Residential property prices have far outpaced rent rises in Auckland, forcing yields down as speculation drives the market

Residential property prices have far outpaced rent rises in Auckland, forcing yields down as speculation drives the market

Rental returns from Auckland residential investment properties have fallen sharply over the last year, according to the Interest.co.nz Rental Yield Indicator.

The Indicator tracks the theoretical gross rental yields in 39 locations around the country where there is a high level of rental activity.

It compares the gross returns landlords would receive if they purchased a rental property at the lower quartile selling price for that district/suburb and then rented it out at at the median rent in the same district.

That allows them to compare gross returns between different types of properties in different locations and also provides a rough comparison between the returns on rental properties and those provided by other types of assets.

It shows that rental yields were down sharply in most parts of Auckland monitored by the Indicator in the six months to June compared to a year earlier, as soaring house prices easily outpaced the rise in rents, significantly reducing investor returns.

In the Beachhaven/Birkdale area of the North Shore, which has traditionally been an area with a lot of rental housing, the gross rental yield dropped from 4.9% in the first half of last year to 4.0% in the first half of this year.

That was because the lower quartile selling price in that area increased from $501,250 in the first half of last year to $624,009 in the first half of this year, which was an increase of $122,759 or 24.5% over that period, while the median rent only increased from $470 a week to $485 over the same period, a rise of just $15 a week or 3.2%.

Similarly, the lower quartile selling price of homes in Glen Eden, which is one of the most popular rental areas of West Auckland, increased from $427,250 in the first half of last year to $518,750 in the first half of this year, an increase of $91,500 or 21.4%.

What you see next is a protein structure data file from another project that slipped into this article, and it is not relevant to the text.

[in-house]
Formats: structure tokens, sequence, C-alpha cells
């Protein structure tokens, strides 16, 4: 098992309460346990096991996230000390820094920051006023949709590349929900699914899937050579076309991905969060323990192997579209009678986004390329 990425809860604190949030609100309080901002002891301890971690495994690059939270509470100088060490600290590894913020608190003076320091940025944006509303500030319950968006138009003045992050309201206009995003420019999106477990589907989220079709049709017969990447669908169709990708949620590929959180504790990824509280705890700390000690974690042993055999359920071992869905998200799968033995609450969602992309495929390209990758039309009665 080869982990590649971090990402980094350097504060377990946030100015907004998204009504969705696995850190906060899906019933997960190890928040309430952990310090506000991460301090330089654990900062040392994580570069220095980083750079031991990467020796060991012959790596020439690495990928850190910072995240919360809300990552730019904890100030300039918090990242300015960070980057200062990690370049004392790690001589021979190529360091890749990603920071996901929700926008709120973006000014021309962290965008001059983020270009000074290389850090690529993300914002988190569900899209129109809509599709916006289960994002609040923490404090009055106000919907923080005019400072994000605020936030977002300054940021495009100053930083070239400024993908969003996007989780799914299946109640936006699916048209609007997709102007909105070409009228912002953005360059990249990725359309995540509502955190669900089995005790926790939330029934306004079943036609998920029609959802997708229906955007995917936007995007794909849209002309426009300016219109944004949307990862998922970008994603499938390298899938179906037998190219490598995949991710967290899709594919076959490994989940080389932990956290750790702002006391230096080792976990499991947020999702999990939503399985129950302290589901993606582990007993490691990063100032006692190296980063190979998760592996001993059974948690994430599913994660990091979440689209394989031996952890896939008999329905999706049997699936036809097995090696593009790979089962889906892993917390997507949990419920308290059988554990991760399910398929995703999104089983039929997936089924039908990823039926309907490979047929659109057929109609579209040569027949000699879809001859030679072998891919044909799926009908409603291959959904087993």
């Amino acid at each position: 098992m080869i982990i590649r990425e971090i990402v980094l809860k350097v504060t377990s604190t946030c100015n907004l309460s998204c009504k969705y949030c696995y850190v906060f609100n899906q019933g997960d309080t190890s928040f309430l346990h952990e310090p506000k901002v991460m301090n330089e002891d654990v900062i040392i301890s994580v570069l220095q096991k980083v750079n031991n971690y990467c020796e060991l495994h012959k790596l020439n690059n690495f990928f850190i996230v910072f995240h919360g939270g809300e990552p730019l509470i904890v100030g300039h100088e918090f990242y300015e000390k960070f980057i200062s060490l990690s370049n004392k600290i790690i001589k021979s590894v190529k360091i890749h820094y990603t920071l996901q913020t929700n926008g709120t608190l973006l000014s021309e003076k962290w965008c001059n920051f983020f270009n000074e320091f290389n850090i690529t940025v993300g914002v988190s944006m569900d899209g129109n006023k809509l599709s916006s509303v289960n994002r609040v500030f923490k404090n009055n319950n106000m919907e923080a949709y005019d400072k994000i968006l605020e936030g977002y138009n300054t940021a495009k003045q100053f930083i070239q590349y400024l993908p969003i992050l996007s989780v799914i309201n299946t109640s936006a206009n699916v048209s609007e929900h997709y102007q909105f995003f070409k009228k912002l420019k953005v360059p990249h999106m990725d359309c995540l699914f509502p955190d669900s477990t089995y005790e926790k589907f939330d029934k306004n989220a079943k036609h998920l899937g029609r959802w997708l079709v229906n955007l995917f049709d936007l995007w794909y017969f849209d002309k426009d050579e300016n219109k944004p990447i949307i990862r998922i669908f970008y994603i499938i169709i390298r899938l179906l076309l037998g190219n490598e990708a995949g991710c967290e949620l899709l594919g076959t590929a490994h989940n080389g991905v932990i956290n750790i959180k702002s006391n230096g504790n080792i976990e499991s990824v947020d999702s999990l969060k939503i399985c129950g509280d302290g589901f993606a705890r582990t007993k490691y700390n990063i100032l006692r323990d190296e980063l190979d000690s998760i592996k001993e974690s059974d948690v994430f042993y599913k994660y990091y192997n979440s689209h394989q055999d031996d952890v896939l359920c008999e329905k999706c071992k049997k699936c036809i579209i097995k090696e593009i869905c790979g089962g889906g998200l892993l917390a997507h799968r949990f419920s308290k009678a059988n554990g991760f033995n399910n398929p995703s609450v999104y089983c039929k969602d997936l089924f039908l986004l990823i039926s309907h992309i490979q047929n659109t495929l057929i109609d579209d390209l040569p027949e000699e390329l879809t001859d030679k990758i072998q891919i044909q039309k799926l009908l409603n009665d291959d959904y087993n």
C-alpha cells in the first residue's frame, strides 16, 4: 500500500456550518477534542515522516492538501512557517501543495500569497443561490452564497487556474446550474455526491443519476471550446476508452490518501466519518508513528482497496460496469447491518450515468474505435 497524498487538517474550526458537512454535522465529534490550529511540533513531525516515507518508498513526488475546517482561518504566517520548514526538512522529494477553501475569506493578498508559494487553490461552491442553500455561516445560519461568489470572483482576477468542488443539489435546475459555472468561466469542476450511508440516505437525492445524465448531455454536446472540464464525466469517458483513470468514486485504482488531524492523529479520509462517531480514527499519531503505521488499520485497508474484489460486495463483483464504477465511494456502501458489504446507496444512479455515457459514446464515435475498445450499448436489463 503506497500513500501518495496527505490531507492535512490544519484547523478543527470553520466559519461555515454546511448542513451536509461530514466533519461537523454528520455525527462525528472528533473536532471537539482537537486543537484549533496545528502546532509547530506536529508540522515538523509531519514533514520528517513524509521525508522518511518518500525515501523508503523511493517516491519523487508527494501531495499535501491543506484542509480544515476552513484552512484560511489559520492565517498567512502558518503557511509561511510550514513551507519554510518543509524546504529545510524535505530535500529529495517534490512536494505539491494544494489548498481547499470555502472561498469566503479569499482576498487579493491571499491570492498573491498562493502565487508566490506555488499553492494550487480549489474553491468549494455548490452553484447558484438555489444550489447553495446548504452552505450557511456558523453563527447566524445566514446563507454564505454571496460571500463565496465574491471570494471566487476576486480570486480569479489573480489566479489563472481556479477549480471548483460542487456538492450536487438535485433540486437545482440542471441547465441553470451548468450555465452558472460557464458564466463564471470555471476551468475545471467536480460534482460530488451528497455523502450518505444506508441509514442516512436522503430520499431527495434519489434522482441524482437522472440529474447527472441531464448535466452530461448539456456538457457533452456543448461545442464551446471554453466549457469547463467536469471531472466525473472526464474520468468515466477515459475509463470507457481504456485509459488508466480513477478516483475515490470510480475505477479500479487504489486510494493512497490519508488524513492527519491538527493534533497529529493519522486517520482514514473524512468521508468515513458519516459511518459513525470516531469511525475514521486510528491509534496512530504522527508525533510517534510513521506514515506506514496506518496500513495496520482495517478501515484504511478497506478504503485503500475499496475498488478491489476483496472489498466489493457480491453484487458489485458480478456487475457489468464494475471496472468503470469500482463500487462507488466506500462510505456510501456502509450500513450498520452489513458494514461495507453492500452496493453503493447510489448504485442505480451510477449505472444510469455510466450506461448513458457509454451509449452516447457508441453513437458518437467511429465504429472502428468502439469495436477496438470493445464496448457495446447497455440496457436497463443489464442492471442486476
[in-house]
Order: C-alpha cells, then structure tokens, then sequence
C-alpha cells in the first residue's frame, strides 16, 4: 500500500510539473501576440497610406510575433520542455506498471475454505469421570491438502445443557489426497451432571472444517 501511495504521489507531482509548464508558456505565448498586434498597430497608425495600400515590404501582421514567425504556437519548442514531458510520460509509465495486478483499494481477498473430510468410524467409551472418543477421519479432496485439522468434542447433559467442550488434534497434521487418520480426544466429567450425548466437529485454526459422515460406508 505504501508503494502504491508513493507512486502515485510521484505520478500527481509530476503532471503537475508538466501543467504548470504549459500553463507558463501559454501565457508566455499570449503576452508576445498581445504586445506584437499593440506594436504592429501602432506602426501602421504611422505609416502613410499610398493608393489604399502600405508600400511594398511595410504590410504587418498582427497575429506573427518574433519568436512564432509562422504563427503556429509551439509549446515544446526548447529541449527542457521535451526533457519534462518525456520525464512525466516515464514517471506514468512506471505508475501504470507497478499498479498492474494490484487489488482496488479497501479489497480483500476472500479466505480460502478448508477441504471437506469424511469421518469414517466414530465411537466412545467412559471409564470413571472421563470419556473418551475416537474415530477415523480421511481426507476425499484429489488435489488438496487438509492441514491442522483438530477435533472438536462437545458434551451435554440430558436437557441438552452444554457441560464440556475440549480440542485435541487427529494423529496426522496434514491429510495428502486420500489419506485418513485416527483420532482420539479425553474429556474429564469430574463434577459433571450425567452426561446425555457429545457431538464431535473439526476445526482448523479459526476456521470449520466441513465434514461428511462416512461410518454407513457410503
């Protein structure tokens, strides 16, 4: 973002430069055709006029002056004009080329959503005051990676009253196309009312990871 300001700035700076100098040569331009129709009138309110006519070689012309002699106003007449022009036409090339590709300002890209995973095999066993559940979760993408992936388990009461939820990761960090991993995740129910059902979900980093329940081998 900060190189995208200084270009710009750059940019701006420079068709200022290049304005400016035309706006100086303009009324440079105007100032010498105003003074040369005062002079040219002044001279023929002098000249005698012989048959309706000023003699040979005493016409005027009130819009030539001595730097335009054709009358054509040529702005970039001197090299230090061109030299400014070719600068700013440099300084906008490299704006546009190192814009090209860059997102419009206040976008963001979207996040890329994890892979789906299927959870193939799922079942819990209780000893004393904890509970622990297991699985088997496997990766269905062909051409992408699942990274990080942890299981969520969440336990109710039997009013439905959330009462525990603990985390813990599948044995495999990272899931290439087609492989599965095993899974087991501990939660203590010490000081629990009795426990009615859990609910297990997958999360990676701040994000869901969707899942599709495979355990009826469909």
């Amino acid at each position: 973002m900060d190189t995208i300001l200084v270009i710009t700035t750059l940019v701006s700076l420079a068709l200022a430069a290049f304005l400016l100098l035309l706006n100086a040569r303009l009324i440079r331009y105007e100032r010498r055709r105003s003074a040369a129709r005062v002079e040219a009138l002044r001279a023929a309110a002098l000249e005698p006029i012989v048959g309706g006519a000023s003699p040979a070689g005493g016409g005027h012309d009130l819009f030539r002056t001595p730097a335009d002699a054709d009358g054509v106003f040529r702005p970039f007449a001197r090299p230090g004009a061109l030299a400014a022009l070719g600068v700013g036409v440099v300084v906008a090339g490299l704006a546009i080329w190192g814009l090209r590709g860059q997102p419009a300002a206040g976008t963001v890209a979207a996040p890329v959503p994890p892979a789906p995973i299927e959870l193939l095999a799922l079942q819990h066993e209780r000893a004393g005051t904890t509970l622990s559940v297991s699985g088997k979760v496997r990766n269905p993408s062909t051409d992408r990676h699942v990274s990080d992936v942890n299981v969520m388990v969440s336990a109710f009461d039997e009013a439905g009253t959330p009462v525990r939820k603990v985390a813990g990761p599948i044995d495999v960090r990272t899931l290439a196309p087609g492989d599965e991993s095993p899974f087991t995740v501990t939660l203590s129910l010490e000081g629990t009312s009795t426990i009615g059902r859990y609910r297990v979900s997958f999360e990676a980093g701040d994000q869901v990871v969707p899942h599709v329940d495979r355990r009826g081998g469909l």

Over the same period the median rent in Glen Eden increased from $410 to $431, a gain of $21 a week or 5.1%.

That pushed the gross rental yield for Glen Eden down from 5.0% in the first half of last year to 4.3% in the first half of this year (refer to accompanying table for yields in all 39 areas monitored by the Indicator).

In the Auckland suburbs monitored in the Indicator, the gross rental yields in the six months to June ranged from 3.8% at Highland Park in Auckland's eastern suburbs, to 5.5% in Papakura/Drury/Karaka.

That compares to a range of 4.2% to 6.0% in the same period of last year.

The low rental yields being achieved in Auckland are a concern because once other costs such as periods of vacancy, rates, insurance and maintenance are factored in, the yields being achieved on lower quartile-priced properties in Auckland are likely to be around 3.0% to 4.4%, compared to 4.26% to 4.61% offered by major banks on PIE term deposits of 2-5 years, and the gross dividend yields of 4.8% to 6.9% provided by the listed property entities that make up the NZX Property Index.

The very low returns that newly purchased Auckland residential investment properties would have been likely to provide over the first half of this year suggest that many of the people buying them have been speculating on quick capital gains rather than investing to provide a long term income stream.

Around the rest of the country the residential rental market appears to be in much better shape, with higher rental returns and prices that are much more in step with the movement in rents.

In the Waikato the gross rental yields in the areas monitored by the Indicator ranged from 5.4% to 6.8%, in the Bay of Plenty they were 4.5% to 6.7%, in the Wellington region they were 5.1% to 6.6% and in Christchurch they were 5.9% to 6.8%.

What does this mean for Auckland investors?

With house prices continuing to rise in Auckland and underlying demand for homes in the region continuing to outstrip supply, speculators who have recently purchased rental properties have probably made a healthy pile of quick bucks, at least on paper.

The trick for them will be to pick when the market is starting to run out of puff and to sell up before prices start going backwards and take their chances with the taxman.

But picking the timing and extent of any market correction is notoriously difficult.

For those investors seeking a sturdy income stream, it might be a good time to start thinking about options such as rebalancing their portfolios by selling some Auckland properties and making their money work harder by reinvesting in other regions where the returns are better, or diversifying into other types of assets such as commercial property.

See the indicative yields for all 39 areas monitored by interest.co.nz and their changes since June last year, in the table below:

Indicative Gross Rental Yields for selected areas with high rental activity during the previous six months
Town/suburb

Yield 6 months to June 2015

Yield 6 months 
to March 2015
 

 Yield 6 months 
to Dec  2014

  Yield 6 months to Sept 2014